Posted on July 31, 2023

Inside the Online World of People Who Think They Can Change Their Race

Emi Tuyetnhi Tran, NBC, July 30, 2023

Since before she hit double digits, Alisa, 15, said she has felt a special connection with Japan. The high school student, who asked to be anonymous for fear of being doxxed online, was born in Ukraine and lives in Maryland, but she now goes by the Japanese name Miyuki and listens to “subliminals” that promise she will wake up and be Japanese. So far, she believes that by listening to YouTube videos with lo-fi music and photos of East Asian facial features while she sleeps, her vision has cleared, her eyelids have become smaller and her hair is just a bit darker.

Practitioners of what they call “race change to another,” or RCTA, purport to be able to manifest physical changes in their appearance and even their genetics to become a different race. They tune in to subliminal videos that claim can give them an “East Asian appearance” or “Korean DNA.”

But experts underscore that it is simply impossible to change your race.

“It’s just belief,” said Jamie Cohen, an assistant professor of cultural and media studies at Queens College, City University of New York. “It doesn’t ever really work, because it’s not doing anything, but they have convinced themselves that it works because there’s other people who have convinced themselves, as well.”

Though they do not constitute a full-blown trend, a number of racial subliminal creators have popped up on YouTube in recent years, with videos racking up on average over a half-million views apiece. On TikTok, dozens of accounts have emerged in recent weeks sharing similar goals and aesthetics and documenting what people describe as their race-change journeys.

Media experts also point to the potential dark side of the exocitization of Asian culture, saying it could be a form of modern yellowface, or the act of non-Asian people’s making their appearance more “Asian-like.”

Korean American poet Margaret Rhee, an assistant professor of media studies at The New School in New York, said the RCTA phenomenon reflects the current media climate in which East Asian media enjoys widespread popularity internationally and in the U.S.


Experts agree race is not genetic. But they contend that even though race is a cultural construct, it is impossible to change your race because of the systemic inequalities inherent to being born into a certain race.

David Freund, a historian of race and politics and an associate professor at the University of Maryland, College Park, corroborates the idea that a “biological race” does not exist. What we know today as “race” is a combination of inherited characteristics and cultural traditions passed down through generations, he said.

In addition, Freund said, the modern concept of race is inseparable from the systemic racial hierarchy hundreds of years in the making. Simply put, changing races is not possible, because “biological races” themselves are not real.

Freund added that the idea of changing one’s race operates differently depending on a person’s racial background and that white people who seek to “transition” to other races can often sidestep the harms of racism.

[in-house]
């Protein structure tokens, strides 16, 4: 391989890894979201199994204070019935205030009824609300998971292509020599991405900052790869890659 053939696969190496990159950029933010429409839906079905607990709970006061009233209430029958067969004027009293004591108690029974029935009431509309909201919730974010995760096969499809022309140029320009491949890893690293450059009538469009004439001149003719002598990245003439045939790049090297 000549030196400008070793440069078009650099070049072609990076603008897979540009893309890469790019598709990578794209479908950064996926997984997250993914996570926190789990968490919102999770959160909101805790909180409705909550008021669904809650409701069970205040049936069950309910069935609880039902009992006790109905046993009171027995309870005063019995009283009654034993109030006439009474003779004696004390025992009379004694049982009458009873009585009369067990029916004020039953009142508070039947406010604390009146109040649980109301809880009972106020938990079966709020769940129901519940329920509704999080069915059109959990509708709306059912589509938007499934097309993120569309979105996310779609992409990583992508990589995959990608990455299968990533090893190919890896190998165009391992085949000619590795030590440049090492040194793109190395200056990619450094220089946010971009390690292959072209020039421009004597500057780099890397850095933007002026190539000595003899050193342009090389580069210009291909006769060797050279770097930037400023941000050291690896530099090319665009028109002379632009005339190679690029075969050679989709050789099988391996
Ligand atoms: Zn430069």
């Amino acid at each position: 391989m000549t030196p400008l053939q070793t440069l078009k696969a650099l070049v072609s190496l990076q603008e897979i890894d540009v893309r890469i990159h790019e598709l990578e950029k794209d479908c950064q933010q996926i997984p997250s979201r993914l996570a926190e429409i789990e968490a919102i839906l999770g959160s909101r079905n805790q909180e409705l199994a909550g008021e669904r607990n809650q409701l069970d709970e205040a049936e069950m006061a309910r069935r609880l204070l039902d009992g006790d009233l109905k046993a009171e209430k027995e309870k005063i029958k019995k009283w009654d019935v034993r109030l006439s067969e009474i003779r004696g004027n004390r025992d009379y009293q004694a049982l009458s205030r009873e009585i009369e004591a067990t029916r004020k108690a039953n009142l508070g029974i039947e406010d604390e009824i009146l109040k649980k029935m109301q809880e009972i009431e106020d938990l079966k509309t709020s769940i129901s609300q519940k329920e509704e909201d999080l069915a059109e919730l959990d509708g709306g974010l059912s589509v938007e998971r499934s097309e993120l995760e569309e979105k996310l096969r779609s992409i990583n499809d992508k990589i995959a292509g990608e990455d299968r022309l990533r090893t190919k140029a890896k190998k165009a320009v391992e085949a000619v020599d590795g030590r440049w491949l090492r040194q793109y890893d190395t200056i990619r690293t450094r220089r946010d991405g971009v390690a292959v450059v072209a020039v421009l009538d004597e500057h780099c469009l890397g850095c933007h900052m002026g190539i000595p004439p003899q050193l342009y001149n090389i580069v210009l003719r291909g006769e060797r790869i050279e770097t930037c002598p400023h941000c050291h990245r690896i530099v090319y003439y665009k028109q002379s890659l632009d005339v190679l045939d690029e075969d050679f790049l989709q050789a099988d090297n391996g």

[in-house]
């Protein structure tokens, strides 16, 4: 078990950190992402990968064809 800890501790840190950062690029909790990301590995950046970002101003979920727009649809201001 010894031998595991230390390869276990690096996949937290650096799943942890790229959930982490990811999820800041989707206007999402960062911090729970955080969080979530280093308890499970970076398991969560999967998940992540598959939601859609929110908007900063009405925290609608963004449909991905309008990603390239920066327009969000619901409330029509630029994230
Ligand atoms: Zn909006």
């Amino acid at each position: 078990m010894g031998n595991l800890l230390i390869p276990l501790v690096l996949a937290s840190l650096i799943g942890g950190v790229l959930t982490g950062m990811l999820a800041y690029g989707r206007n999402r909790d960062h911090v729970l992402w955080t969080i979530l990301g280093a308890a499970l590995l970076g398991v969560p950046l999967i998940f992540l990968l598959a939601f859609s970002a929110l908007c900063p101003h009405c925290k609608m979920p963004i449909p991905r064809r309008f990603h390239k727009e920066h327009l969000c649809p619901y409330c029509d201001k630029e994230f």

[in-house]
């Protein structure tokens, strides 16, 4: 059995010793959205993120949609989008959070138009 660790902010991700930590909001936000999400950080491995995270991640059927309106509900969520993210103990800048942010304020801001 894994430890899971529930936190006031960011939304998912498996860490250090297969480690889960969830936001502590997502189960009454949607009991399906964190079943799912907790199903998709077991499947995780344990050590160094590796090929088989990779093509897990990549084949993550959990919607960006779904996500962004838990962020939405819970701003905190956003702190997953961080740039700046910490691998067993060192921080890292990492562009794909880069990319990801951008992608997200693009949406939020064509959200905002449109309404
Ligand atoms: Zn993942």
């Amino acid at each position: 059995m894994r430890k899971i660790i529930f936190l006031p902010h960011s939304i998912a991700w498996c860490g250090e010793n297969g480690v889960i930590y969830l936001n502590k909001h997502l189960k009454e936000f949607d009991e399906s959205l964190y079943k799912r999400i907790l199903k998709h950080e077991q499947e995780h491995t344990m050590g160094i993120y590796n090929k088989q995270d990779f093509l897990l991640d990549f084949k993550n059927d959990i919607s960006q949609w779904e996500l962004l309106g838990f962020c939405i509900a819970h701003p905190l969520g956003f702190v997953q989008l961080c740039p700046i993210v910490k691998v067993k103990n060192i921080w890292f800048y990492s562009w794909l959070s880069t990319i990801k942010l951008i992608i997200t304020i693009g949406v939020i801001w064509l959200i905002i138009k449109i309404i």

Kevin Nadal, a professor of psychology at City University of New York, said: “There is a privilege in being able to change your race or to say that you’re changing your race. There are many people who would be unable to ever change their race. Particularly, Black people in this country would be unable to say all of a sudden ‘I’m white’ and be treated with the same privileges that white people have.”

Certain people of color throughout history have been able to “pass” as white to survive. Walter Francis White, the son of two enslaved people, for example, used his ability to blend in as “white” to champion civil rights for African Americans as the leader of the NAACP. But most people of color are not afforded the same opportunities.

RCTA and transracialism — which came to the forefront because of controversial figures like Rachel Dolezal — have been compared to being transgender. However, psychologists and activists push back against comparisons.

Tiq Milan, a Black transgender activist and writer, said it is a disservice to transgender people to compare the two. Race historically emerged as a social construct to establish a racial hierarchy with the white race at the top, whereas variances in gender identity have existed for thousands of years, he said.

“When it comes to who we are as racialized people, it is how we present to the world, but it’s also how people treat you,” Milan said. “It’s not just putting on the hair and the makeup and talking and walking [in] a kind of way. That is fetishizing, and it’s objectifying, and it reduces the beautiful and complicated cultures of people of color.”


For white Americans, racial trauma can take the form of being ashamed for engaging in racism, having failed to stop others from engaging in racism or not having lived up to a nonracist ideal, said Naomi Torres-Mackie, a psychologist at Lenox Hill Hospital in New York. That racial guilt is what she calls “white shame,” and it can lead white people to want to escape from the guilt through RCTA or transracialism.


Although a person can in theory be motivated to try to change into any race or ethnicity, the overwhelming majority of the RCTA community wants to be East Asian, and similarly, most race-related subliminals aim to transform listeners into East Asians.


The intense fixation on and enamoration with East Asian traits and appearances has led some members of the East Asian community to criticize RCTA as fetishistic and harmful. Some scholars say it is another case of cultural appropriation, rather than appreciation. {snip}